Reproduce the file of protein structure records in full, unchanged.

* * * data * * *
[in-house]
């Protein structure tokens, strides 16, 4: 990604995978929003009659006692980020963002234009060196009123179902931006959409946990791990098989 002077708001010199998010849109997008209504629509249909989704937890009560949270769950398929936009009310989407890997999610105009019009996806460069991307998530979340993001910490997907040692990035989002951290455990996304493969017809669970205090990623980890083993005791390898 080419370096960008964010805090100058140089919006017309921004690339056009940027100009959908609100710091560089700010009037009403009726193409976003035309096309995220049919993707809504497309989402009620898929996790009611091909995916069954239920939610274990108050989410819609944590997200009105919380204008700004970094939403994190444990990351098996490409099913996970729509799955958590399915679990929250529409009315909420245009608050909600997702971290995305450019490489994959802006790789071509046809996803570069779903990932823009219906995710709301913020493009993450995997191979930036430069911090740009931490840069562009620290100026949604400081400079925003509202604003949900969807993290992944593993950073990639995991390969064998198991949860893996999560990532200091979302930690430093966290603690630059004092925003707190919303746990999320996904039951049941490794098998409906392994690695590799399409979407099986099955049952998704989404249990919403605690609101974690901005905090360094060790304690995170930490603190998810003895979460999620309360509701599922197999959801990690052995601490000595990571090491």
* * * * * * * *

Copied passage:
[in-house]
């Protein structure tokens, strides 16, 4: 990604995978929003009659006692980020963002234009060196009123179902931006959409946990791990098989 002077708001010199998010849109997008209504629509249909989704937890009560949270769950398929936009009310989407890997999610105009019009996806460069991307998530979340993001910490997907040692990035989002951290455990996304493969017809669970205090990623980890083993005791390898 080419370096960008964010805090100058140089919006017309921004690339056009940027100009959908609100710091560089700010009037009403009726193409976003035309096309995220049919993707809504497309989402009620898929996790009611091909995916069954239920939610274990108050989410819609944590997200009105919380204008700004970094939403994190444990990351098996490409099913996970729509799955958590399915679990929250529409009315909420245009608050909600997702971290995305450019490489994959802006790789071509046809996803570069779903990932823009219906995710709301913020493009993450995997191979930036430069911090740009931490840069562009620290100026949604400081400079925003509202604003949900969807993290992944593993950073990639995991390969064998198991949860893996999560990532200091979302930690430093966290603690630059004092925003707190919303746990999320996904039951049941490794098998409906392994690695590799399409979407099986099955049952998704989404249990919403605690609101974690901005905090360094060790304690995170930490603190998810003895979460999620309360509701599922197999959801990690052995601490000595990571090491």